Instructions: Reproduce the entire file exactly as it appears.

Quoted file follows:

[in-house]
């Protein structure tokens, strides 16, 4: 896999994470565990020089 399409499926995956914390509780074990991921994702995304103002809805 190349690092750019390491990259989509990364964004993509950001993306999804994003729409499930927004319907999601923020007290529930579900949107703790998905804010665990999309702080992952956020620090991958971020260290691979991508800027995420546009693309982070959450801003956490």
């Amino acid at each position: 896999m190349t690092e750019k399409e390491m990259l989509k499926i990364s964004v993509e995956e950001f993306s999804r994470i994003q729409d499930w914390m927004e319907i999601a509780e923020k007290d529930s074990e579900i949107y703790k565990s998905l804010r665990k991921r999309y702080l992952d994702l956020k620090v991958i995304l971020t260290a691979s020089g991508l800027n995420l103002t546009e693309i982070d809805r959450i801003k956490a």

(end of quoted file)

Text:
[in-house]
């Protein structure tokens, strides 16, 4: 896999994470565990020089 399409499926995956914390509780074990991921994702995304103002809805 190349690092750019390491990259989509990364964004993509950001993306999804994003729409499930927004319907999601923020007290529930579900949107703790998905804010665990999309702080992952956020620090991958971020260290691979991508800027995420546009693309982070959450801003956490």
């Amino acid at each position: 896999m190349t690092e750019k399409e390491m990259l989509k499926i990364s964004v993509e995956e950001f993306s999804r994470i994003q729409d499930w914390m927004e319907i999601a509780e923020k007290d529930s074990e579900i949107y703790k565990s998905l804010r665990k991921r999309y702080l992952d994702l956020k620090v991958i995304l971020t260290a691979s020089g991508l800027n995420l103002t546009e693309i982070d809805r959450i801003k956490a």